The Nerf pitfall & an alternative approach

As you begin to make adjustments, like most developers, your instinct will be to take the most effective characters and make them less effective through reductions. As you move forward, those reductions will make other characters appear over powered in comparison. Which will lead to more reductions. Creating a misery loop for your players. The inevitable outcome is a roster of characters with meaningless 1sec powerless skills that are little more than novelties.

Instead, you could break from the traditional approach of endless reductions and try something different by monitoring the characters people flock to and instead of making them weaker, bring the least used characters up to their level of effectiveness.

By weakening characters people enjoy, your only going to upset people that love them. However, if you make other characters stronger you’ll have a more positive reaction to your adjustments. Which leads to more enjoyment of your game. Which should be your top priority if you want people to keep coming back. Sure, it’s more challenging that way, but the effort will reap better results than the easy solution.

Reducing something that is “game breaking” due to an erroneous input or other mistake is one thing, but double & triple nerfing people’s favorite characters because they’re slightly more effective than the others is only going to cause unnecessary drama. And there’s already enough drama with the gamer class without double & triple stacking more issues on top of it.

Who knows, you may just end up with fewer complaint threads and more positive reactions.

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Ok, first I have to say… why speak for the whole community? My friends and myself were personally VERY glad to see the Galilea and ISIC nerfs go through. I like the idea of buffing other characters, yes, but to do JUST that will turn this game to garbage. A happy medium is required. Too much buffing means swift death, while too much nerfing means no damage output or, like you said, novelty skills and pointless characters.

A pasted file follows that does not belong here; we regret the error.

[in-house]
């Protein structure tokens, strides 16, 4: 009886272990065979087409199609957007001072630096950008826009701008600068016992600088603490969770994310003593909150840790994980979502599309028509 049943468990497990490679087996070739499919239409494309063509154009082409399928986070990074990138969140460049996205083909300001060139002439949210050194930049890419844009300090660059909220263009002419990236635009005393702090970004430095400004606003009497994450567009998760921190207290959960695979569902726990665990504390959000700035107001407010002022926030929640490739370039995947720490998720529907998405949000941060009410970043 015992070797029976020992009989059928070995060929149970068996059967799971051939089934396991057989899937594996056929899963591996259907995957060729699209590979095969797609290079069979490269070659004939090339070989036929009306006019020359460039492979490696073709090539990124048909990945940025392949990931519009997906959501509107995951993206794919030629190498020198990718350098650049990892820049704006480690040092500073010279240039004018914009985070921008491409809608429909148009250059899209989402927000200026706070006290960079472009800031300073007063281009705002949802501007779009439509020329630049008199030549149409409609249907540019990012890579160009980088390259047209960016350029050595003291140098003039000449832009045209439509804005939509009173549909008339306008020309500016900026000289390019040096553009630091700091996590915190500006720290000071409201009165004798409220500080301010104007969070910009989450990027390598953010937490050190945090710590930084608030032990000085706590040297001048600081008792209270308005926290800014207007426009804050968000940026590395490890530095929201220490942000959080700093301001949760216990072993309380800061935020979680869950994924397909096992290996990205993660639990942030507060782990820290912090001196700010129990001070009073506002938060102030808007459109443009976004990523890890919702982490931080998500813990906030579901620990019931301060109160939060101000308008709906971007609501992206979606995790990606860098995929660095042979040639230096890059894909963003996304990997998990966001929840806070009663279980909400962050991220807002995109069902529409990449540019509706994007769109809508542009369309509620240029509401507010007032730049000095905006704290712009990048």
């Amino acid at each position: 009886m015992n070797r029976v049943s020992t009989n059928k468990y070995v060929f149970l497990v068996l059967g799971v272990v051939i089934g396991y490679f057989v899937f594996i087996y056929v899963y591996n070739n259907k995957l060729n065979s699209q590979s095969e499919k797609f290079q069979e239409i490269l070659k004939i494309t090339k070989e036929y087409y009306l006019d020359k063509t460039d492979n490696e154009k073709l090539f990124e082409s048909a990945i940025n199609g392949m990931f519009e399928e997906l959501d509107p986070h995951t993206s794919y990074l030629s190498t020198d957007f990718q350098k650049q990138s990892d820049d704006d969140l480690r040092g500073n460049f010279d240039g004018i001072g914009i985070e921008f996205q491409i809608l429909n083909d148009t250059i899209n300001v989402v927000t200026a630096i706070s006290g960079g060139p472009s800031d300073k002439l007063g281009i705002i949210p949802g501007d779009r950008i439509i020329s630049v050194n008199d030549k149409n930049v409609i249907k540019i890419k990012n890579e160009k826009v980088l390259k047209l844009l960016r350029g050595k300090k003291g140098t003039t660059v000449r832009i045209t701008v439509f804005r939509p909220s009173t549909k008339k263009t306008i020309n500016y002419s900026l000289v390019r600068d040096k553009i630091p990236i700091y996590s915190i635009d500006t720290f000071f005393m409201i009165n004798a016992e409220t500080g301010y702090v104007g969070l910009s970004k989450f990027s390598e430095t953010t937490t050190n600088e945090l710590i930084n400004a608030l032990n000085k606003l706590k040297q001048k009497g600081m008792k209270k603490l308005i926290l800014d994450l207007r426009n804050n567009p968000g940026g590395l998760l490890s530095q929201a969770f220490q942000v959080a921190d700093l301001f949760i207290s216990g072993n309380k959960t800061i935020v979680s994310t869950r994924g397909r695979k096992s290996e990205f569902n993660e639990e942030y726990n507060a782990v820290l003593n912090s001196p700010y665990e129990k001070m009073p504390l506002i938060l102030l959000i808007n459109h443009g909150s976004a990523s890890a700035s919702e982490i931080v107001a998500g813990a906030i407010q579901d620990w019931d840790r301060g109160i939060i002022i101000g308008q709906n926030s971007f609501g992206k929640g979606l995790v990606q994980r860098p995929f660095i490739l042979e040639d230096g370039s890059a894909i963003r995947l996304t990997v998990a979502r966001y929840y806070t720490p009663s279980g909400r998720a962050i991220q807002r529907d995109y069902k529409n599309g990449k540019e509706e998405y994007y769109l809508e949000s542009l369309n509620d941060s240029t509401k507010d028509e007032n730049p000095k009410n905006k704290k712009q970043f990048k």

Complaint threads will happen no matter what. People always have something to say. And no game is perfect; issues will always arise, which is why there are such things as nerfing and buffing.

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I didn’t intend to speak for the whole community, I was just trying to speak to an issue & offer a different solution. Everything that can be accomplished with nerfs can be accomplished with buffs if they are applied in creative ways. Making characters more effective would ultimately leave more players happy than upset, with the added benefit of making lesser characters more enticing to players.

Your right about complaint threads though. I just don’t think they need to give people more reasons to get upset or annoyed. There’s enough of that already.

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I agree with you completely about the complaint threads. But a happy balance is needed - nerfing characters makes people happy as well as upset - I can’t tell you how my Galilea-main friend reacted when she got nerfed. Buffs should be in line, however. I feel Benedict needs some tweaking, as well as Caldarius.

Your post is full of assumptions about how they make balance decisions and the “inevitability” of slippery slopes. Relax, give them a chance. Despite what some have said, I’m fairly certain that in every case so far that many of the people that loved a character before changes were made said they were still fine after the changes.